Housing in the Valley has been a complexity that is difficult to comprehend and solve. The housing prices in the last two years have gone up to 50%. They have been high since the late seventies, and the wages have not been adequate to afford a resonable house. Since the early 80’s, when the housing price index in the valey was around 35, it has risen to close to 350 now, a 10x increase. Median price of a single family home in the valley today is around $1.4M today. Despite the low interest rate environment household income has to be over $250K to afford this median house. Unfortunately, the median income in the valley is around $145K today, thus creating the affordability gap.
Income, interest rates, supply and demand, all play in the affordability of homes. Interest rates, fortunately are quite low now, but have been moving up lately. Even then, the affortability index shows that only one third of people in the Valley can afford housing.
California has been short of housing supply consistently since the 70’s. Today, we are short of about 3-4M more housing units. Many of the reasons are decades old including zoning regualtions, environmental restrictions and targets, high cost of land, construction costs and devloper fees, put a severe damper on the housing unit supplies. In the past, section 8 was introduced by the Federal govt to subsidize renters. It is limited in its usefulness, and has multiple years of wait period. California recently passed SB 35 (affordable housing) that is supposed to help in construction of more units in cities that do not meet their assessed housing unit needs. SB-9 is another law that allows lot splits of single family lots. However, afforable housing requirements may complicate it going forward.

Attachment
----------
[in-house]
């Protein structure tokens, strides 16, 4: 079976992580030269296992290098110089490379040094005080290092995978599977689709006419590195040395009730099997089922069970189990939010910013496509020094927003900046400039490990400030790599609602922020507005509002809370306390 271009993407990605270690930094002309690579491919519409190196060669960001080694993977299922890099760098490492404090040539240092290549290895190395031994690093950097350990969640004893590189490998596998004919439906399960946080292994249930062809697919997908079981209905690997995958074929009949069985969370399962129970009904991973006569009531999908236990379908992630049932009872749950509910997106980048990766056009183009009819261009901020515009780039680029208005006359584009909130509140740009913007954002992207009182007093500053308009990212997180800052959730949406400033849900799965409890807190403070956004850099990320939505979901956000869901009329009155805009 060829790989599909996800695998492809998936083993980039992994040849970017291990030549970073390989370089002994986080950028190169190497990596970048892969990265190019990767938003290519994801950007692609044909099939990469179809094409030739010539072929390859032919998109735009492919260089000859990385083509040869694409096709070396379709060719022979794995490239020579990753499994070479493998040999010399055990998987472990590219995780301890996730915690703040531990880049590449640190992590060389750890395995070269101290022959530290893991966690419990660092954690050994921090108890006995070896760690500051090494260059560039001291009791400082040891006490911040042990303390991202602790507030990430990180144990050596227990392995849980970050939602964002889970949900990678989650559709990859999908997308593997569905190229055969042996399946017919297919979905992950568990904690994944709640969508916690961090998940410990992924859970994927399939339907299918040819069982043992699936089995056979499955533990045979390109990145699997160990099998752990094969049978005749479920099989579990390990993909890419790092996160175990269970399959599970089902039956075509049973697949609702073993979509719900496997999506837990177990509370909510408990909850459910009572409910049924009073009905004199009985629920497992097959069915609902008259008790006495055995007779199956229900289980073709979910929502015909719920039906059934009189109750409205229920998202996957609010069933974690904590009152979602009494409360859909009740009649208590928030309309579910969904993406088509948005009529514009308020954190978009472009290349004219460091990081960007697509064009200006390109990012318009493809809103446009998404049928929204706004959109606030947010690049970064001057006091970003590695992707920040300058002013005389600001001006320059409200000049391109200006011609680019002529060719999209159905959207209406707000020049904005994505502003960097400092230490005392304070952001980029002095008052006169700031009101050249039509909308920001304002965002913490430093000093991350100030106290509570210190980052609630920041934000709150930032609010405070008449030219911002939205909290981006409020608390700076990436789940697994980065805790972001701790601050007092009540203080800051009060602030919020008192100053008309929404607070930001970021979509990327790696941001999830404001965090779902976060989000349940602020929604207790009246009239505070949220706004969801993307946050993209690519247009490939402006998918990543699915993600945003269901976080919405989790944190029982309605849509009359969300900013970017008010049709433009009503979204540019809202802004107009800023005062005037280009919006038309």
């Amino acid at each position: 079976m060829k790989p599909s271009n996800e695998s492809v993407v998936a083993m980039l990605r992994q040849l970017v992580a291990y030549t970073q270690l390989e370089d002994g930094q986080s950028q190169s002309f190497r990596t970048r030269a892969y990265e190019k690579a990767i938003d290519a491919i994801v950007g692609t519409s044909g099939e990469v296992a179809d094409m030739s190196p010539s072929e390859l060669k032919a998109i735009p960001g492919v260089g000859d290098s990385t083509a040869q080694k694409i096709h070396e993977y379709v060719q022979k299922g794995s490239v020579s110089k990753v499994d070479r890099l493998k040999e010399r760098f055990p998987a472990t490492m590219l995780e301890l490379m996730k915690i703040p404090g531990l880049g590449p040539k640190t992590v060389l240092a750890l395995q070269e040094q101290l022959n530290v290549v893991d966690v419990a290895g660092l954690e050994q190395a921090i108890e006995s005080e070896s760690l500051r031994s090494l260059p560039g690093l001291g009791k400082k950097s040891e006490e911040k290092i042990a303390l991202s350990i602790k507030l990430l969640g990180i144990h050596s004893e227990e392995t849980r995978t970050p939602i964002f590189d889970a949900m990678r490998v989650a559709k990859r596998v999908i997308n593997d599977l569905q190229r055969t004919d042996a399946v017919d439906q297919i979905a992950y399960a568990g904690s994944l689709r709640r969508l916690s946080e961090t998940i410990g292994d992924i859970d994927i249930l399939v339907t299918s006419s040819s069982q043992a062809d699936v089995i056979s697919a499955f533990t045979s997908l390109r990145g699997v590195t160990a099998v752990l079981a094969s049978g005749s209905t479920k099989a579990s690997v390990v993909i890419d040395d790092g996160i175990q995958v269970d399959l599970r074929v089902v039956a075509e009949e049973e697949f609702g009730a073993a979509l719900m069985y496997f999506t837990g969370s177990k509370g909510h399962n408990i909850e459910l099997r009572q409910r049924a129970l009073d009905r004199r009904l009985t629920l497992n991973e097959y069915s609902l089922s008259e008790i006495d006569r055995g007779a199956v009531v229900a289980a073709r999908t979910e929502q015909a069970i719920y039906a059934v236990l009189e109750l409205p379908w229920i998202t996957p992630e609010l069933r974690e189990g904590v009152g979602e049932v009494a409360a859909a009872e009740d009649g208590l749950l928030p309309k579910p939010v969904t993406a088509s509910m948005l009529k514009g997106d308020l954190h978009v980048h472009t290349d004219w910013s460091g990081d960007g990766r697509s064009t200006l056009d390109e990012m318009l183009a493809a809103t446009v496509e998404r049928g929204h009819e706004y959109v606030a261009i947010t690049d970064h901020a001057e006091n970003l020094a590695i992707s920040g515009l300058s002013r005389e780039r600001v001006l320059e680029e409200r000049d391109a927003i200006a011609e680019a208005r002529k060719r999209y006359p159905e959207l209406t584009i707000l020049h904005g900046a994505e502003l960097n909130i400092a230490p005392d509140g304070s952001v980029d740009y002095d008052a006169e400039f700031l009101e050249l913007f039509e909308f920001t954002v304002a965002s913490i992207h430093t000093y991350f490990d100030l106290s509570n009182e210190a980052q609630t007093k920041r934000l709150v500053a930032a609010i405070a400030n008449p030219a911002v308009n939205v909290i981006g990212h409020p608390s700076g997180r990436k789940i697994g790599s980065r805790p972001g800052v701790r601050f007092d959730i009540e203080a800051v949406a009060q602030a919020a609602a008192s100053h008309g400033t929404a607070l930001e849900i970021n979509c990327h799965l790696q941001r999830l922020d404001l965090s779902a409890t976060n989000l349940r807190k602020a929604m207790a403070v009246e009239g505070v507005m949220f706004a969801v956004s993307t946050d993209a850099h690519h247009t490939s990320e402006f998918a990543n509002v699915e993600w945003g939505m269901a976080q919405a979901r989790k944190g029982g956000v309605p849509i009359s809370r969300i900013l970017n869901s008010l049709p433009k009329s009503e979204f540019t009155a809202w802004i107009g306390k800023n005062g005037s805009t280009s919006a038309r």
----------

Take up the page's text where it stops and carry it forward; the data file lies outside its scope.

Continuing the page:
Supply of the homes or rental units depends on the local zoning and regulations. As job growth puts pressure on housing, cities are very slow to react to the zoning changes. For example, since 2010, 800K jobs have been added in the bay area, and only around 60K new housing became available, thereby resulting in price and rental increases.
US Cities and the States need to revise their thinking in a way that solutions implemented are not short term band-aid fixes. Long term planned development of cities is completely missing from their thinking. The smart city planning models are where work, live, and play spaces are closer togther and meet most of the needs of the employment growth. Corporations need to be part of the smart city planning process.
In order to create better affordability and quality of life, I will work with the cities and corporations to incentivize large planned developments where living, enjoyment, education, and work are within walk able distances. Such planned developments will reduce traffic, provide safe education environment for kids, and can be very energy and carbon efficient. Cities must change their housing planning guidelines in favor of incentives for people to live, work, educate kids, and enjoy within walk able distances. Now with lessons of Covid-19, we realize that we need to build well-lit ventilated homes and work offices. Open outdoors, sunshine, and protected communities will become more important for the health and well being of the community.
Interest rates, Taxes, and Federal programs that ensure favorable mortgages is where the Congress can play a highly creative role to solve Silicon valley and nationwide housing problems for the long run.
Congress has immense power in terms of setting up of financial instruments via Fannie Mae and other financial institutions. We need to change the rules of mortgage purchases and guarantees. By working closely with mortgage-backed securities industry, risks can be adjusted such that smart city planned developments get favorable terms, therein modifying city level behaviors and regulations. I will propose innovations in the mortgage industry to help the high cost of home purchases as well as rentals.
In Addition, I will support the following: